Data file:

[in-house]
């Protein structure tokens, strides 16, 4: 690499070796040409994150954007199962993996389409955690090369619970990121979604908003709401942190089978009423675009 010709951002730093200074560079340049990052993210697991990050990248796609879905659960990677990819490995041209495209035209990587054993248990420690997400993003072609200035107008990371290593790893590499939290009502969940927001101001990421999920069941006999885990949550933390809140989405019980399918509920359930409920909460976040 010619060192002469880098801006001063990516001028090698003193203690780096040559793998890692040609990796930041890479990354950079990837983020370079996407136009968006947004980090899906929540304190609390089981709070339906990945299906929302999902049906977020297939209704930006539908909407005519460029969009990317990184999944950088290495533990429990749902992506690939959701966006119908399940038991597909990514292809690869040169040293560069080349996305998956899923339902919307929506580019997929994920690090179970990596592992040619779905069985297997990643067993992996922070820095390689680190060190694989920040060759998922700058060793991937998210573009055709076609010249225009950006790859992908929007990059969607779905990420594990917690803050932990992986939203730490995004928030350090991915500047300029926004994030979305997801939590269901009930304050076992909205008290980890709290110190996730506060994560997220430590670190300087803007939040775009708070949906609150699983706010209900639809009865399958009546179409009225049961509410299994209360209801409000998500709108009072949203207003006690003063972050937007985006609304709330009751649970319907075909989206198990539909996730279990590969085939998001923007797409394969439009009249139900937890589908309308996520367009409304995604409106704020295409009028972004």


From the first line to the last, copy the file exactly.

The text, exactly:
[in-house]
């Protein structure tokens, strides 16, 4: 690499070796040409994150954007199962993996389409955690090369619970990121979604908003709401942190089978009423675009 010709951002730093200074560079340049990052993210697991990050990248796609879905659960990677990819490995041209495209035209990587054993248990420690997400993003072609200035107008990371290593790893590499939290009502969940927001101001990421999920069941006999885990949550933390809140989405019980399918509920359930409920909460976040 010619060192002469880098801006001063990516001028090698003193203690780096040559793998890692040609990796930041890479990354950079990837983020370079996407136009968006947004980090899906929540304190609390089981709070339906990945299906929302999902049906977020297939209704930006539908909407005519460029969009990317990184999944950088290495533990429990749902992506690939959701966006119908399940038991597909990514292809690869040169040293560069080349996305998956899923339902919307929506580019997929994920690090179970990596592992040619779905069985297997990643067993992996922070820095390689680190060190694989920040060759998922700058060793991937998210573009055709076609010249225009950006790859992908929007990059969607779905990420594990917690803050932990992986939203730490995004928030350090991915500047300029926004994030979305997801939590269901009930304050076992909205008290980890709290110190996730506060994560997220430590670190300087803007939040775009708070949906609150699983706010209900639809009865399958009546179409009225049961509410299994209360209801409000998500709108009072949203207003006690003063972050937007985006609304709330009751649970319907075909989206198990539909996730279990590969085939998001923007797409394969439009009249139900937890589908309308996520367009409304995604409106704020295409009028972004």